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Marine revenue is the total amount of money received by individuals and companies selling products or services derived from the ocean. The Ocean Health Index used global data from the Marine Revenue component to calculate the Status and Trend for the Economies sub-goal of the Coastal Livelihoods & Economies goal. The marine sectors evaluated for Coastal Livelihoods & Economies are: 1) commercial fishing 2) mariculture 3) tourism and recreation 4) shipping and transportation 5) whale watching 6) ports and harbors 7) ship and boat building 8) renewable energy production (wind and wave) and 9) aquarium fishing.

The Ocean Health Index looked at status and trends for marine revenue in the six sectors for which there were global data. Those six marine sectors are 1) Aquarium Trade Fishing 2) Marine Commercial Fishing 3) Mariculture 4) Marine Mammal Watching 5) Tidal Energy and 6) Tourism.

Marine-Related Employment Encompasses Many Sectors

How Was It Measured?

Marine revenue was used to calculate the Status and Trend of the Coastal Livelihoods & Economies goal, specifically for the Economies subgoal. The Economies subgoal was calculated by taking the sum of the total adjusted revenue generated directly and indirectly from each sector for the current time period, divided by the sum of the of the total adjusted revenue generated directly and indirectly from each sector for the reference time period. Revenue data were adjusted by dividing by GDP per country (reported in 2013 USD; data from the World Bank), and dollar amounts were standardized to a specific year to control for inflation/deflation.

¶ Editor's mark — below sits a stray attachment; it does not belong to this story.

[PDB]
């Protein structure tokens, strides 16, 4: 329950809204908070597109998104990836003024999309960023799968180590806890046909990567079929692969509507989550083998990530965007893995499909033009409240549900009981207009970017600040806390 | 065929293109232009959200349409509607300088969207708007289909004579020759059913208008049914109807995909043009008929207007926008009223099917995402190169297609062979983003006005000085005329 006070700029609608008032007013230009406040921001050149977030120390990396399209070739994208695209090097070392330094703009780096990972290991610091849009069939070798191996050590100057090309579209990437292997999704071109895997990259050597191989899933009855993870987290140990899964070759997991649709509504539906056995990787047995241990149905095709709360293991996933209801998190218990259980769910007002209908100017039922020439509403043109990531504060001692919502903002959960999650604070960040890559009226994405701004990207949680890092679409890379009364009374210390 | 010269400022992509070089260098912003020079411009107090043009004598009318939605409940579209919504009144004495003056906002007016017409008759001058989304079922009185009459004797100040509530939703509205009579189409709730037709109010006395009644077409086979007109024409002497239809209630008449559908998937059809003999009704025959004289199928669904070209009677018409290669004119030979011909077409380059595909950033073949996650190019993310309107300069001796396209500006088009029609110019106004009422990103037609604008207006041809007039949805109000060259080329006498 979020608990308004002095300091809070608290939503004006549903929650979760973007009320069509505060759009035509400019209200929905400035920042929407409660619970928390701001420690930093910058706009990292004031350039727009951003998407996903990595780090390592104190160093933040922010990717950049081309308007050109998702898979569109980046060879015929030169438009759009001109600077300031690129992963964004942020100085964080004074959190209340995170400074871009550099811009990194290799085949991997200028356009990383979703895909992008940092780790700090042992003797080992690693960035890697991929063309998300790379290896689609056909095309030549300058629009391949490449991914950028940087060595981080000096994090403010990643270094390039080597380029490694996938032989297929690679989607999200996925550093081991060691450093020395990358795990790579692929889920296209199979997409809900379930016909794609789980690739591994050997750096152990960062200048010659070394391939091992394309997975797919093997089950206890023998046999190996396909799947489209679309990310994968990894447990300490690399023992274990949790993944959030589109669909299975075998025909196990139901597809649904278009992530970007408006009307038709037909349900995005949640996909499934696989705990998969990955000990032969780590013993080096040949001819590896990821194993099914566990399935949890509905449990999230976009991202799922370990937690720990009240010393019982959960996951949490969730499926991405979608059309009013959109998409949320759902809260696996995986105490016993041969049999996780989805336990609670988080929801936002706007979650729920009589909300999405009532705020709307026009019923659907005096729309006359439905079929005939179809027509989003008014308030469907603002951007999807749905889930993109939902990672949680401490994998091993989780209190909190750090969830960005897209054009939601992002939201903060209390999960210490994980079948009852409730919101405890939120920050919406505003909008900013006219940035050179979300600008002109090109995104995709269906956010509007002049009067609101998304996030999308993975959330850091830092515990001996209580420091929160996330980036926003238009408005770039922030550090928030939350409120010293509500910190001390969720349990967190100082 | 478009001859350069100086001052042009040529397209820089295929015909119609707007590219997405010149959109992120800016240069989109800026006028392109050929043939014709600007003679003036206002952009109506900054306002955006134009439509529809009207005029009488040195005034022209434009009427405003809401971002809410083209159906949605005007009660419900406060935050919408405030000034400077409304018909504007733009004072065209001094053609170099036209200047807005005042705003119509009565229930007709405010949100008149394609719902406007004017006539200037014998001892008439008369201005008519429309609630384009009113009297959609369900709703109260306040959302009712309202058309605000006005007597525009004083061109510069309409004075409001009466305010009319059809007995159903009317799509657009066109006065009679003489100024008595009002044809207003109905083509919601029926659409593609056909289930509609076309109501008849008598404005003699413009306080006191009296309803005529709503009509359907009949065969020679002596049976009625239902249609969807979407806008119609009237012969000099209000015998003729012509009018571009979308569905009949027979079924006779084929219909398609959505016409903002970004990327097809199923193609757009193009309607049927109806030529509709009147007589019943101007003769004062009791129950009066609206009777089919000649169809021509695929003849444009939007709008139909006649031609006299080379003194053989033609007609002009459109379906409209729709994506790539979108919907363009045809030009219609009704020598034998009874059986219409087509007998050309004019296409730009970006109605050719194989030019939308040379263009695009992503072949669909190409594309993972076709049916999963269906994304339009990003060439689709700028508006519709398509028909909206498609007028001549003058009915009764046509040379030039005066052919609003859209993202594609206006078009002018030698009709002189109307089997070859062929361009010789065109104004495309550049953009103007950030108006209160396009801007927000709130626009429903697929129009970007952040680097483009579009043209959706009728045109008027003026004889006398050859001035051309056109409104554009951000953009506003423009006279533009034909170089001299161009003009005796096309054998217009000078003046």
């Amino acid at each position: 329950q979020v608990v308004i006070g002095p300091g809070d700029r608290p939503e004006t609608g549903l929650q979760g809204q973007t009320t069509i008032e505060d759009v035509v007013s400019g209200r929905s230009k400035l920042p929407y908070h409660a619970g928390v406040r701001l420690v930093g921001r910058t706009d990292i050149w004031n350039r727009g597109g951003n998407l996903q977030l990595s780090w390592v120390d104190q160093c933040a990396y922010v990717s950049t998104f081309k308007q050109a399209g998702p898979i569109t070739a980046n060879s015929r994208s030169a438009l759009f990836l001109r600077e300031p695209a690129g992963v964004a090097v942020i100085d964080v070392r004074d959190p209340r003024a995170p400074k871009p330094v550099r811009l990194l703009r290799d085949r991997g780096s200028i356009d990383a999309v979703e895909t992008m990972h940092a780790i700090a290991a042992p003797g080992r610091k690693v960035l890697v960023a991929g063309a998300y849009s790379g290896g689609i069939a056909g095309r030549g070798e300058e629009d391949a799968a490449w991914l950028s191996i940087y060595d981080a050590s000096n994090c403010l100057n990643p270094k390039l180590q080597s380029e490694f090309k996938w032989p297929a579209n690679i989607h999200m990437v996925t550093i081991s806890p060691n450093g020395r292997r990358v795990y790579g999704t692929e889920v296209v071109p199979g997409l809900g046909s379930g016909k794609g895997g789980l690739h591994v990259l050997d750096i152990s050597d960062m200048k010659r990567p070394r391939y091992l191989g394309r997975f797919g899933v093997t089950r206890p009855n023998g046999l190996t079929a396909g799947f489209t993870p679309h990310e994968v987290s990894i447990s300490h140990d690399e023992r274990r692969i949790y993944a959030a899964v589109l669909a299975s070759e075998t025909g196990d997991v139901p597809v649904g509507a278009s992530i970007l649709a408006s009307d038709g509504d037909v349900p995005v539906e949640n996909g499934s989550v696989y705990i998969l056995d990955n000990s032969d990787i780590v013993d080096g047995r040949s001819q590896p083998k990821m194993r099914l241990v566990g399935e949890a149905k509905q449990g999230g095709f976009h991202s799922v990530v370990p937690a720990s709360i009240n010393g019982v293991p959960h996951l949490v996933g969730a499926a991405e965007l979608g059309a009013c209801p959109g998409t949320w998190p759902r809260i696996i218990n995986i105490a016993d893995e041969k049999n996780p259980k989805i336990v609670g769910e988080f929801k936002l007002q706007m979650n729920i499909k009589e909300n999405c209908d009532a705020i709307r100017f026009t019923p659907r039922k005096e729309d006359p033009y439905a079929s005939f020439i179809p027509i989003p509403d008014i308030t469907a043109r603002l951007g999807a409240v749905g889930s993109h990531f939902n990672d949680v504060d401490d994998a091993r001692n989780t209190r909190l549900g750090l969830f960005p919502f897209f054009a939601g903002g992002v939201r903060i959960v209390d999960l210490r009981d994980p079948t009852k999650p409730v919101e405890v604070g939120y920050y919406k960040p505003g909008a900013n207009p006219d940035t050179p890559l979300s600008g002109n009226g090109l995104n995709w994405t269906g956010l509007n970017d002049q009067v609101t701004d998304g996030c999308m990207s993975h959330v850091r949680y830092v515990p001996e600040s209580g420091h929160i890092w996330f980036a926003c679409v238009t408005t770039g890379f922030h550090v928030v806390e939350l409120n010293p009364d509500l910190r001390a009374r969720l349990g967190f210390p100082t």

The OHI used a temporal reference point in calculating the status and trend of marine revenue. This was calculated by looking at the current or most recent year relative to the value in a recent moving reference period. The reference period was set as five years prior to the most recent year. The most recent year was required to be from 2000 or later.

Sector-specific multipliers were used to calculate total revenue created by sector-based employment in both developed and developing nations. These multipliers were used to estimate total revenue (direct, indirect, and induced) because only data on direct revenue were available for all sectors except tourism. Specific values can be found in Table S10 of the supplementary information to Halpern et al. 2012, which can be found here

Although data specific to the following six sectors are used, the Status of individual sectors is not tracked. Instead, the OHI focuses on the Status of all sectors together.

Aquarium Trade Fishing

Information on aquarium trade fishing revenue were obtained from the UN Food and Agriculture Organization (FAO) using FishStatJ 2.0.0. Data are available from 1976 to present. The 2.0.0 version of FishStatJ included three subcategory characterizations. The two used in the OHI are "ornamental fish nei" and "ornamental saltwater fish".            

Marine Commercial Fishing